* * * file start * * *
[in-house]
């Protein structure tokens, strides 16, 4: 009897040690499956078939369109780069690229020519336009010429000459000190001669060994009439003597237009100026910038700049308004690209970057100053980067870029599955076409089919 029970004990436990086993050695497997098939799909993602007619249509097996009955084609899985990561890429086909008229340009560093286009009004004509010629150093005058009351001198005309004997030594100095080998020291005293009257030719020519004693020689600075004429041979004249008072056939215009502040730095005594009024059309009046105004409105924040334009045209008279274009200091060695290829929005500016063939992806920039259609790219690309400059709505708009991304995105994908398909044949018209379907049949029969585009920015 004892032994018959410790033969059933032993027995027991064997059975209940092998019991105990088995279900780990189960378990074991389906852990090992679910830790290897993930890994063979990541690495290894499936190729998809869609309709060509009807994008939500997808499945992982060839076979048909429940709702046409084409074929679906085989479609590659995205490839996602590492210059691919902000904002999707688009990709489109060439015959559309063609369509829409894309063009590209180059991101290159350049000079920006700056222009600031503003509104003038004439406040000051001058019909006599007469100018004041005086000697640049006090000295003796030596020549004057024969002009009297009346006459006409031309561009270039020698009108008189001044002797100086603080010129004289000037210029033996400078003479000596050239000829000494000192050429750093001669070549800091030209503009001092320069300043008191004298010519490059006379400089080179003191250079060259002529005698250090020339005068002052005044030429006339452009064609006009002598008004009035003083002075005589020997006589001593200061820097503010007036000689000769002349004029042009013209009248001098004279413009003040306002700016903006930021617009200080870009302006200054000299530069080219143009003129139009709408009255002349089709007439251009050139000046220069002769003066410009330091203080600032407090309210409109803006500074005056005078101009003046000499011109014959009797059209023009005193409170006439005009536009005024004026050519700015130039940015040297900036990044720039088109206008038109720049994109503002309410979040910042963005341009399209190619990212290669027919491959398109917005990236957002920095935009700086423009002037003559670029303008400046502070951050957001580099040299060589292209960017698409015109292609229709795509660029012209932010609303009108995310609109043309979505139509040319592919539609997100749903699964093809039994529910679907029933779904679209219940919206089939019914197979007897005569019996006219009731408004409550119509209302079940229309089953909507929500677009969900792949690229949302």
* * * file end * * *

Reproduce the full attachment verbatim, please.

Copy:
[in-house]
């Protein structure tokens, strides 16, 4: 009897040690499956078939369109780069690229020519336009010429000459000190001669060994009439003597237009100026910038700049308004690209970057100053980067870029599955076409089919 029970004990436990086993050695497997098939799909993602007619249509097996009955084609899985990561890429086909008229340009560093286009009004004509010629150093005058009351001198005309004997030594100095080998020291005293009257030719020519004693020689600075004429041979004249008072056939215009502040730095005594009024059309009046105004409105924040334009045209008279274009200091060695290829929005500016063939992806920039259609790219690309400059709505708009991304995105994908398909044949018209379907049949029969585009920015 004892032994018959410790033969059933032993027995027991064997059975209940092998019991105990088995279900780990189960378990074991389906852990090992679910830790290897993930890994063979990541690495290894499936190729998809869609309709060509009807994008939500997808499945992982060839076979048909429940709702046409084409074929679906085989479609590659995205490839996602590492210059691919902000904002999707688009990709489109060439015959559309063609369509829409894309063009590209180059991101290159350049000079920006700056222009600031503003509104003038004439406040000051001058019909006599007469100018004041005086000697640049006090000295003796030596020549004057024969002009009297009346006459006409031309561009270039020698009108008189001044002797100086603080010129004289000037210029033996400078003479000596050239000829000494000192050429750093001669070549800091030209503009001092320069300043008191004298010519490059006379400089080179003191250079060259002529005698250090020339005068002052005044030429006339452009064609006009002598008004009035003083002075005589020997006589001593200061820097503010007036000689000769002349004029042009013209009248001098004279413009003040306002700016903006930021617009200080870009302006200054000299530069080219143009003129139009709408009255002349089709007439251009050139000046220069002769003066410009330091203080600032407090309210409109803006500074005056005078101009003046000499011109014959009797059209023009005193409170006439005009536009005024004026050519700015130039940015040297900036990044720039088109206008038109720049994109503002309410979040910042963005341009399209190619990212290669027919491959398109917005990236957002920095935009700086423009002037003559670029303008400046502070951050957001580099040299060589292209960017698409015109292609229709795509660029012209932010609303009108995310609109043309979505139509040319592919539609997100749903699964093809039994529910679907029933779904679209219940919206089939019914197979007897005569019996006219009731408004409550119509209302079940229309089953909507929500677009969900792949690229949302």